Over the last couple of months, thousands of creative initiatives for connecting people online have been launched all across the Globe, most of them proving how the Internet has the power to create new ways of cooperating, learning or simply having fun.
#EUvsVirus Hackathon has included all these aspects involving over 20,900 people from European and other countries and producing more than 2,150 innovative solutions for coronavirus-related challenges. Commissioner Gabriel said: “The #EUvsVirus Hackathon is a great example of the European cooperative spirit I so admire. When times get tough we come together, work together and we will beat this virus together for everyone. I thank all those who have given their free time, boundless energy and expertise to make this a reality. Tomorrow is just the beginning - the solutions will be the true reward.”
The winning solutions will be invited to join a European Innovation Council COVID Platform, which will be launched here on 30th April, to facilitate connections with end users, such as hospitals, and provide access to investors, foundations and other funding opportunities from across the EU.
Besides the capacity to speed-up the process in conceptualising and upscaling innovative social solutions, the main strength of such an initiative is to base the entire process on the educational potential that a co-creation experience could offer to all the participants, regardless of their digital competence level and professional or personal profile. Indeed, as can be seen from the multitude of positive messages on social networking sites, by the end everyone involved feels like a winner, whether they have been awarded with a plate or a prize.
Other similar events are due to take place over the coming months which will represent a great chance to share and cement your ideas on how to improve access to learning opportunities through digital skills and online learning environments!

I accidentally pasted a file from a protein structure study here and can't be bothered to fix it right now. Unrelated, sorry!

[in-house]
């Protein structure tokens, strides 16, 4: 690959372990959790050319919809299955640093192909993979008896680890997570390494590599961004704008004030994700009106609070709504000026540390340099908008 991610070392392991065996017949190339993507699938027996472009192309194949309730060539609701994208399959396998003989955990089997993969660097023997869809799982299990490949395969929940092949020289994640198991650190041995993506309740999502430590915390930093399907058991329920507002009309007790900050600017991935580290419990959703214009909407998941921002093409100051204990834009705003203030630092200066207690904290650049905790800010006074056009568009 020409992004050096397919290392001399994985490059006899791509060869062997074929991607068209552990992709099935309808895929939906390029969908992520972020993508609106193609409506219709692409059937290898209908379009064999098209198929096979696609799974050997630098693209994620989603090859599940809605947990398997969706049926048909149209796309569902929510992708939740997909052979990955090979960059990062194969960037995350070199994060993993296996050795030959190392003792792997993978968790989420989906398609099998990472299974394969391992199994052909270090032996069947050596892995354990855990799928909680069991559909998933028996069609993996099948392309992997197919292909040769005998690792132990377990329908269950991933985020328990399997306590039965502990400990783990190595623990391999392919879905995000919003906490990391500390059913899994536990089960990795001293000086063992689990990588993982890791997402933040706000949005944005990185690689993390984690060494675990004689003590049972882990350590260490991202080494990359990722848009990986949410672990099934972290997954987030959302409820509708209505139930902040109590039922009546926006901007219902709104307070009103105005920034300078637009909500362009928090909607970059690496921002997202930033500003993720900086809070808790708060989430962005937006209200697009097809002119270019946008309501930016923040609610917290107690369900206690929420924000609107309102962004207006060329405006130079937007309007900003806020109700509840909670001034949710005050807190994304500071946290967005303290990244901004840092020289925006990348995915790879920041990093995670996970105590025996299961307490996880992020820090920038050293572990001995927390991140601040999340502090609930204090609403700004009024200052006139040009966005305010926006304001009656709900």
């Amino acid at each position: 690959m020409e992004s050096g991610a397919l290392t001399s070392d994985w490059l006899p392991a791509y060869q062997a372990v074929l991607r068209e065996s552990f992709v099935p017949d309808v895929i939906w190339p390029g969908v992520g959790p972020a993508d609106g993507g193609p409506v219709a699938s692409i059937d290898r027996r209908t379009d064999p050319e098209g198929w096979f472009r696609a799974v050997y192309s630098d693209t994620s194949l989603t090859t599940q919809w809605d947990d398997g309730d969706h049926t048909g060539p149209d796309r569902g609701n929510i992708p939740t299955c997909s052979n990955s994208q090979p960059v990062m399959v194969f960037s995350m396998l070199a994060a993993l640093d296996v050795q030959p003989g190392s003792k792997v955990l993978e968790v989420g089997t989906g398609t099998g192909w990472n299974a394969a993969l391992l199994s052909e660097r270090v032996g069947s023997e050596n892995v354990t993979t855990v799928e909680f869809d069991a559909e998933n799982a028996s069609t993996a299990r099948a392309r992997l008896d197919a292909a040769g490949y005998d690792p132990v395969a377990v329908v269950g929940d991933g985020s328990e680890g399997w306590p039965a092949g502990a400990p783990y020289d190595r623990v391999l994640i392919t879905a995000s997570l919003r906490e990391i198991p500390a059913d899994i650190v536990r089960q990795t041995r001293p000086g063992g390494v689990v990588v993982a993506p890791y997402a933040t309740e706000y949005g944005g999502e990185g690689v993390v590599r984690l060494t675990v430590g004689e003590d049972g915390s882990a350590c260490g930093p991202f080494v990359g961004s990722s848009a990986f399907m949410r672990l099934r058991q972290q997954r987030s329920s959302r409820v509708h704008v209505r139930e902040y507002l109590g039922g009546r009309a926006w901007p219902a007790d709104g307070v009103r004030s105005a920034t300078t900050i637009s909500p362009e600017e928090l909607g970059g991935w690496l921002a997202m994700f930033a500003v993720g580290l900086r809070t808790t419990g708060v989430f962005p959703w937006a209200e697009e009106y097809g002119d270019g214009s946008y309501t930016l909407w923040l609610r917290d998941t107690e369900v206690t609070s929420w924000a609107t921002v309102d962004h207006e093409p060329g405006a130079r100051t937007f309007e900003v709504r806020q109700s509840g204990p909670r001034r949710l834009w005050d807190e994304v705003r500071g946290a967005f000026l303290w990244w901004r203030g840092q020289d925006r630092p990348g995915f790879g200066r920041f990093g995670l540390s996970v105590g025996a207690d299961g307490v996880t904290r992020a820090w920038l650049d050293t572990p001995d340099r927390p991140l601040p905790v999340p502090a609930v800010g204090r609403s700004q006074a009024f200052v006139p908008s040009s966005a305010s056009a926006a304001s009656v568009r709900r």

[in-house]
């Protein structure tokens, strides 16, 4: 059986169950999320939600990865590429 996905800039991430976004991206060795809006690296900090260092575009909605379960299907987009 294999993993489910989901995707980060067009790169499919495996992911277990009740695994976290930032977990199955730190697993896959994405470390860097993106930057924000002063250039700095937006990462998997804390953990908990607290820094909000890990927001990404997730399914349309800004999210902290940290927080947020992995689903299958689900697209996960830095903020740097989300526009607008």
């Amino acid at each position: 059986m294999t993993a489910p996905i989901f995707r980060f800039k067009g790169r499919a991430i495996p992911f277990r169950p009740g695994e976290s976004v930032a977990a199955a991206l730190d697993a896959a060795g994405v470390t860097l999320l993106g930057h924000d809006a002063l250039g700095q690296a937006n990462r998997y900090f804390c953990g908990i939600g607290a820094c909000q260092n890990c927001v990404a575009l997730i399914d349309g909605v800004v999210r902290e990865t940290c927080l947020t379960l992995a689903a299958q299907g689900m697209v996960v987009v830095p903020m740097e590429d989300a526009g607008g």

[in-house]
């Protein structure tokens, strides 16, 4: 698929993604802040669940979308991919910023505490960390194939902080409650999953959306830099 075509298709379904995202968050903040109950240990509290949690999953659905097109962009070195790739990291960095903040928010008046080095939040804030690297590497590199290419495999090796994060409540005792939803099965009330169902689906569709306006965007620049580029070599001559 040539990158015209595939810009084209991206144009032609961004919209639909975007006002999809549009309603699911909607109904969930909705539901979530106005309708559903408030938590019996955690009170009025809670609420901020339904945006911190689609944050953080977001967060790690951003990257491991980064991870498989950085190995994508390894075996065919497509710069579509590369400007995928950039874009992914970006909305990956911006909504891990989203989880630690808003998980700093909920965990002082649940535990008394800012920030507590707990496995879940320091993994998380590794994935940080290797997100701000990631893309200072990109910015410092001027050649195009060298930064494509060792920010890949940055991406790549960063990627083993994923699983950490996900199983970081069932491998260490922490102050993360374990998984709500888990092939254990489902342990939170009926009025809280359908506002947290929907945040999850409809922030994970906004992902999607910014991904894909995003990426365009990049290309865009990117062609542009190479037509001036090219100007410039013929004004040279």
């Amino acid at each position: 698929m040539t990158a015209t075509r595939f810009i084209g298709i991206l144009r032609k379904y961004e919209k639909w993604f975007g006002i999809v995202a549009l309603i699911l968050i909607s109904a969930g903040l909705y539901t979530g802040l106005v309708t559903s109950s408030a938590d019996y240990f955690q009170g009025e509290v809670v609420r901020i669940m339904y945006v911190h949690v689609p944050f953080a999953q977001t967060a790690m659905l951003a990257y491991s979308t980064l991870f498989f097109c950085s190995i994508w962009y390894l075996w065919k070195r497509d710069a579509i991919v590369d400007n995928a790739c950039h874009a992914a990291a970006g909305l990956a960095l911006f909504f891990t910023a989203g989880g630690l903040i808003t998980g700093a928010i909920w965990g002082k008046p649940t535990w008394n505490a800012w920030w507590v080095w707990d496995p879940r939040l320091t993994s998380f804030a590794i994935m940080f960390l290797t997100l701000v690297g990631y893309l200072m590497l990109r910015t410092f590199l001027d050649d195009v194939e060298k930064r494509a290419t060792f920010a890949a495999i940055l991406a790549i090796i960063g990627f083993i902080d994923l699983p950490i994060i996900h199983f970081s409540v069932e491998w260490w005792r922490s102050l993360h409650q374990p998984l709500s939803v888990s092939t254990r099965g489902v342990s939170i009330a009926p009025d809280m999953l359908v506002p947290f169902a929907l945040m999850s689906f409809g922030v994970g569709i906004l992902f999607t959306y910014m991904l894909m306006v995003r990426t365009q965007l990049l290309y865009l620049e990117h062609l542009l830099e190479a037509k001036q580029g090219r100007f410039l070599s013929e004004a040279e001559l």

The most notable of these is undoubtedly the DigiEduHack, a global movement dedicated to solving the toughest digital education challenges faced by organisations today. It involves a 24-hour hackathon which takes place simultaneously in organisations around the world. In 2019, 33 simultaneous DigiEduHack events took place in 21 countries with 1,700 participants.
This year, the DG EAC of the European Commission, together with EIT Climate-KIC and Aalto University, are aiming to put on 60 events all around the globe with at least 2,500 participants creating innovative solutions in digital education. The event will take place later this November (dates will be published soon on www.digieduhack.com), but interested organisations and individuals can already read about the process here and check out the DigiEduHack Event Planning Guide, as well as learn more about the solutions presented in 2019.
If you cannot wait until November, below you can find a list of other online Hackathons that will take place sooner, meeting different interests and needs of the EPALE community:
- Hack at Home will take place on May 2nd-3rd and will kick-off a series of hackathons organised during the whole of Spring-Summer 2020 by the Major League Hacking, a committed and passionate maker community, consisting of the next generation of technology leaders and entrepreneurs.
- HackYeah represents the biggest stationary Hackathon in Europe and the next edition will take place on 5th-7th June, 2020. The event will be open for talented people from all areas, who will have a variety of tasks to choose from and passionate people to work with.
- Copernicus Hackathons bring together developers, entrepreneurs and topic-specific experts to develop new applications based on Copernicus Earth observation (EO) data and services. They usually take place during high-level conferences and meetings organised by the actors of the local, national and/or European Copernicus eco-system. Due to the COVID-19 pandemic, the next four events will take place online and will be open to any EU citizen over the age of 18.